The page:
By Michael Nasi, Jennifer Caughey, Taylor Holcomb, & Cody Vaughn
Last week, the United States Supreme Court held in West Virginia v. Environmental Protection Agency (No. 20-1530) that EPA may not rely upon Section 111(d) of the Clean Air Act to “force a nationwide transition away from the use of coal.” Citing the “major questions doctrine,” the Court explained that a Congressional delegation of “unprecedented power” requires a clear statement that is simply not present in the Clean Air Act. This clear-statement requirement is an adoption of the major questions doctrine as an interpretive canon—a thumb on the scale when courts weigh the implications of statutory text. The opinion restrains EPA’s power under the Clean Air Act, but the Court’s endorsement of the major questions doctrine has broad implications beyond the Clean Power Plan, the Clean Air Act, and the EPA.
The decision arose from the EPA seeking to compel reductions in carbon dioxide emissions by shifting power generation away from coal to other generation sources. In doing so, the Court found that the EPA seized power beyond what Congress authorized in the Clean Air Act, citing “a particular and recurring problem: agencies asserting highly consequential power beyond what Congress could reasonably be understood to have granted.” The Court found that, left unchecked, the EPA’s authority “could go further, perhaps forcing coal plants to ‘shift’ away virtually all of their generation,” causing coal plants to “cease making power altogether.” Even on the more tempered view, the EPA would be left to decide the practical feasibility of switching to non-coal generation sources before a grid collapse and “how high energy prices can go” before they are “unreasonably exorbitant.”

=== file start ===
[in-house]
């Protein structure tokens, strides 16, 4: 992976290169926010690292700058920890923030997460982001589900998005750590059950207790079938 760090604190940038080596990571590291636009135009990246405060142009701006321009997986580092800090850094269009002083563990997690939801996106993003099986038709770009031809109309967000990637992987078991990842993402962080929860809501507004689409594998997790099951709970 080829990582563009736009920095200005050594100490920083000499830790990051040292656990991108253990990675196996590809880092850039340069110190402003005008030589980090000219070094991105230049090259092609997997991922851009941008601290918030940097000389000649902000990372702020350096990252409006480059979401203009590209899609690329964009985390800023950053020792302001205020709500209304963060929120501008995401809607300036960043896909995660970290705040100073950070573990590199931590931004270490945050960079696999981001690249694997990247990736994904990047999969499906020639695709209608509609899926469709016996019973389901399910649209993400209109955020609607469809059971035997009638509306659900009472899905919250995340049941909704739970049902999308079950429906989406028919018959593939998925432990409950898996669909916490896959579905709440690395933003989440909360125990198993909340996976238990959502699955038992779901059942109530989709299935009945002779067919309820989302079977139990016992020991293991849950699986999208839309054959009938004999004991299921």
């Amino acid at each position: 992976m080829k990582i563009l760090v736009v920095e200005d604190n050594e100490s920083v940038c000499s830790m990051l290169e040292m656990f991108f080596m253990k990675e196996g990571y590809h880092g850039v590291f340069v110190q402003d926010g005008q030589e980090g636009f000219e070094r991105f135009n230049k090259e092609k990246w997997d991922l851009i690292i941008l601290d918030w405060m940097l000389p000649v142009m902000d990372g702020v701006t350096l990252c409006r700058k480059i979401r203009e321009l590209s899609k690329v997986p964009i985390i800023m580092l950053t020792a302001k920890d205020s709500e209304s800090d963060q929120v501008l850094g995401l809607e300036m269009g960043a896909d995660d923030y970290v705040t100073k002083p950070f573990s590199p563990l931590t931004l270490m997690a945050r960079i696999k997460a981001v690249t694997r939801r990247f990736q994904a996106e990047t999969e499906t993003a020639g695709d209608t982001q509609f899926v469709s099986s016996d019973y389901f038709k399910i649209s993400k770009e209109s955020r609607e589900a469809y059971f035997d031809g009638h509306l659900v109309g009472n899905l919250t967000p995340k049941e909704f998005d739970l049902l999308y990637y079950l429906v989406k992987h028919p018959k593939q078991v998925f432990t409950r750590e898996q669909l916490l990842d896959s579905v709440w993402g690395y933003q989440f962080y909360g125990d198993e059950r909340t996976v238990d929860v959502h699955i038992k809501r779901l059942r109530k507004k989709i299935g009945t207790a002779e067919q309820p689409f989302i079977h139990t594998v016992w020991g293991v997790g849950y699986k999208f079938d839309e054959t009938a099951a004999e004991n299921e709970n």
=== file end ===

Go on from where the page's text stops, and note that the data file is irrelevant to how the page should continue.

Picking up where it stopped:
As the Court made clear, however, for decisions “of such magnitude and consequence,” federal agencies must have “more than a merely plausible textual basis for the agency action” and “must point to clear congressional authorization for the power it claims.” This reasoning is a strong endorsement of the major questions doctrine as an interpretive canon: Congress may delegate “decision[s] of [great] magnitude and consequence” to administrative agencies, but it must do so clearly.
This clear statement rule will have broad ramifications related to agency rulemaking authority.
Justice Gorsuch concurred in both the judgment and the opinion, joined by Justice Alito, expanding on the major questions doctrine. The doctrine, he writes, is essential to the separation of powers and the Court’s role to review acts of Congress, including nondelegation. And he explains that statutory text, its historical context, past agency interpretations of that text, and past agency action may all inform whether there has been a clear delegation. Justice Kagan dissented with Justices Breyer and Sotomayor joining. She charges the Court’s major-questions doctrine as a “magically appear[ing] get-out-of-text-free card.” She would leave “for Congress (within extremely broad limits) to get to call the shots” on its own delegations.